Study: Transitions are a time of uncertainty. Consider a time when you experienced a transition: how did it feel? How did you face it?
Pray: When faced with the unknown we come to the Lord for direction. Pray that the Holy Spirit will send both wisdom (to know what to do), and strength (so you can do it).
Serve: Who in your life is alone right now. How might you walk with another in a time of transition and uncertainty?
There are moments in life when it is difficult to say good-bye. Whether it is a relocation through work, the completion of school, or the death of a loved one, we know that these events challenge us to move on with the transitions in life.
The Feast of the Ascension marks one of these transitions in the Church. This feast demands that we ask the question, “Now what?” as the Lord is taken from our midst. The disciples must now discover the new ways that God is at work in their lives – especially now that Jesus is no longer with them.
But unlike other transitions, where people pass out of our lives and are separated from us by physical distances or death, Jesus leaves his disciples in a different way. By ascending into heaven he does not move out of our lives, but rather he comes into contact with all life. Through his ascension the Holy Spirit comes upon all people, and Jesus touches our lives in a new and mysterious way.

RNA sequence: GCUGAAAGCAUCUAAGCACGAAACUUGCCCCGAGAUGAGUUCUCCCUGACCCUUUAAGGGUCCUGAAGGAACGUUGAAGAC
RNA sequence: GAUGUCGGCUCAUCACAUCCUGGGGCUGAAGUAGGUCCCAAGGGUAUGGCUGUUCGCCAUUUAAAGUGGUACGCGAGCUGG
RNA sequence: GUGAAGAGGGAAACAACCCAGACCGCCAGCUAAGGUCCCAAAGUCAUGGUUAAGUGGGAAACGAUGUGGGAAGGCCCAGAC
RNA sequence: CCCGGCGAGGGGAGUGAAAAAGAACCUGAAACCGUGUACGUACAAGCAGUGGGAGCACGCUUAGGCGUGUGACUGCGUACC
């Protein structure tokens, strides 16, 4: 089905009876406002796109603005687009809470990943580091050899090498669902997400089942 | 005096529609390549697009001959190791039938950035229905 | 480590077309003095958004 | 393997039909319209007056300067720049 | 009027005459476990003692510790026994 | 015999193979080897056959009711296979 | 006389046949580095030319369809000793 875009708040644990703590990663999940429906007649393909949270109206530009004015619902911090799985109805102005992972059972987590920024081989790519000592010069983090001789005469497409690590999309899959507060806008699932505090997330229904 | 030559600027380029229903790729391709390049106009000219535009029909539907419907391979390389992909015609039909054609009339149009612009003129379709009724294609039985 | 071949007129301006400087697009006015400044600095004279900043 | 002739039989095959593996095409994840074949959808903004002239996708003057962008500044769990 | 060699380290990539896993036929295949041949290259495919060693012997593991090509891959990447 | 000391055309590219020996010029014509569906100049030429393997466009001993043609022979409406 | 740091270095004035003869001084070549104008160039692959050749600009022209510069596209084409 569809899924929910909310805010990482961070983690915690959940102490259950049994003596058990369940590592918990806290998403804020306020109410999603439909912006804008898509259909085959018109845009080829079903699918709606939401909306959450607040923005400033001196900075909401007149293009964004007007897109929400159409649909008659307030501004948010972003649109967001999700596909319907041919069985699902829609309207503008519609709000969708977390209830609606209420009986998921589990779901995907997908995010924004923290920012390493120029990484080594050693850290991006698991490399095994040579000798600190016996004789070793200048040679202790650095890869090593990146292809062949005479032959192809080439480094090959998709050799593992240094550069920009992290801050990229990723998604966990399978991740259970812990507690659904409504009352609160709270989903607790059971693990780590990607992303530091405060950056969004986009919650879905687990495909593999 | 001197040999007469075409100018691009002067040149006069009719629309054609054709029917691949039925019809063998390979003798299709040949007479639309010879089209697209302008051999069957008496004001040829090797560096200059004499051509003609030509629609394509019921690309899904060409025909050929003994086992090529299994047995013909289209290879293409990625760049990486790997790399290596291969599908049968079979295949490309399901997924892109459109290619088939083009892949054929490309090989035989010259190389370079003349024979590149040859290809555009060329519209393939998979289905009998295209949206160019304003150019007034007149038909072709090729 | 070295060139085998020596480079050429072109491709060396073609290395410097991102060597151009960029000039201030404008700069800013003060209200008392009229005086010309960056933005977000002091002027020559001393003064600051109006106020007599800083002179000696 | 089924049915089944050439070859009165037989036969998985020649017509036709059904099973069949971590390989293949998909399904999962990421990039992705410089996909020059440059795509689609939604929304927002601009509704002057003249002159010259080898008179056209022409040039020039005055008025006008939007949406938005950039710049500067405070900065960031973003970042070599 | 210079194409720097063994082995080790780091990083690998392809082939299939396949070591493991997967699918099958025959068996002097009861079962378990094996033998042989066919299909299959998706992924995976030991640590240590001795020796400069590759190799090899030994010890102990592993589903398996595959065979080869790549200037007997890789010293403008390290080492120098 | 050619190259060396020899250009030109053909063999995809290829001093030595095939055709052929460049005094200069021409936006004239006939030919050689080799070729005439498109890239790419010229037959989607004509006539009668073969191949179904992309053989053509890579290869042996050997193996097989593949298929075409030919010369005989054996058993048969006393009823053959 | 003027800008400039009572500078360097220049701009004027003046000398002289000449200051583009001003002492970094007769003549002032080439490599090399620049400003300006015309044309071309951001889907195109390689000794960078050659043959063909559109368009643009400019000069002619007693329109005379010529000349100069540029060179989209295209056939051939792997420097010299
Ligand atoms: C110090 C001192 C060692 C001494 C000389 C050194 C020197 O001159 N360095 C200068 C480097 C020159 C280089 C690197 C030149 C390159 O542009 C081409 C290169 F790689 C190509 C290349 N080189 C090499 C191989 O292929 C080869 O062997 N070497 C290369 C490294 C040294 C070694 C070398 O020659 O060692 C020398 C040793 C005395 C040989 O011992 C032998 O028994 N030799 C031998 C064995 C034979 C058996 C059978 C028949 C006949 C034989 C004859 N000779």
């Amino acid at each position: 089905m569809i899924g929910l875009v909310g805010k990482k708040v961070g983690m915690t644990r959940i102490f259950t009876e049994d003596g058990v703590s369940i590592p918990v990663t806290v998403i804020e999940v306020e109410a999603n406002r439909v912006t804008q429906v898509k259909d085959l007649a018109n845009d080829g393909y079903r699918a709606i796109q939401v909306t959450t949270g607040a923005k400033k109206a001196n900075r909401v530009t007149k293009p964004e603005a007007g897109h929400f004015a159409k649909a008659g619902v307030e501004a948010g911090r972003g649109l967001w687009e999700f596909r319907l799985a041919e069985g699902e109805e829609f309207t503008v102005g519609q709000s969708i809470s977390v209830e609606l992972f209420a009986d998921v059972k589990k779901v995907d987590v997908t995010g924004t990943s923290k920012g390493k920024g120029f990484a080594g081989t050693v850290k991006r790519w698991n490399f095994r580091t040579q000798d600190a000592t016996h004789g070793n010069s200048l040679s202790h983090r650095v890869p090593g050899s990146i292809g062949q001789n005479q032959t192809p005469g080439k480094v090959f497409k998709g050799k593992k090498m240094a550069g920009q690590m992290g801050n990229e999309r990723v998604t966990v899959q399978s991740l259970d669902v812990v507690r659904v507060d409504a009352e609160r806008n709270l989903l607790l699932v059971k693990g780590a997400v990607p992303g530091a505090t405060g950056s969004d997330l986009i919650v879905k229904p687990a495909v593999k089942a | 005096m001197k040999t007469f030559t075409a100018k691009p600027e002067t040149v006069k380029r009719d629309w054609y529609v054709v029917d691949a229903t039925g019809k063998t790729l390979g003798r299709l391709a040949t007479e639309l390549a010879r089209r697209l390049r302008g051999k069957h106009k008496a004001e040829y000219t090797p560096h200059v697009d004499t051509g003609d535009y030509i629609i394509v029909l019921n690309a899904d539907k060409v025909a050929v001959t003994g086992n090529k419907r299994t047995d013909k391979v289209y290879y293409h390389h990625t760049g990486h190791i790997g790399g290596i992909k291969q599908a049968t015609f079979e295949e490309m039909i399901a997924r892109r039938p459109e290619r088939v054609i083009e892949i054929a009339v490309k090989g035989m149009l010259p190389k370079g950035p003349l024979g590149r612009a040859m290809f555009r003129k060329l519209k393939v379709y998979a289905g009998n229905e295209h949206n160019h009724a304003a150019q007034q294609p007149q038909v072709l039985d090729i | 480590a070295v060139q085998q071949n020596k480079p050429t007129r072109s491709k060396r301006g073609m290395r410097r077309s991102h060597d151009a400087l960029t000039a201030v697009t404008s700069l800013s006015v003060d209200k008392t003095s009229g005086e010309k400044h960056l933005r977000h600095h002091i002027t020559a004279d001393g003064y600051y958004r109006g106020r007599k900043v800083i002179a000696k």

The mystery of the Ascension is closely connected to the Resurrection of Jesus. The early Church recognized that the saving work which God did through Jesus included both of these events. We say in the Creed, “…he rose from the dead…(and) ascended into heaven…” in the same breath – for these two events show that the Lord’s work is unlike anything else ever done before.
Through his Resurrection, death and sin no longer have power over Jesus Christ; his sacrifice on the Cross offers hope for the whole world. Through his Ascension, all people can know Jesus and the Spirit; taken up to heaven, the Lord is now present to all people regardless of time or space.
This feast reminds us that Christ does not abandon his people. The Lord is near, and we enjoy his presence even though we cannot touch him as the disciples did. We know that God walks with us, and we trust that the Lord will give us the strength to carry out the mission of the gospel through the transitions we face in this life.
This blog was originally published on May 5, 2013.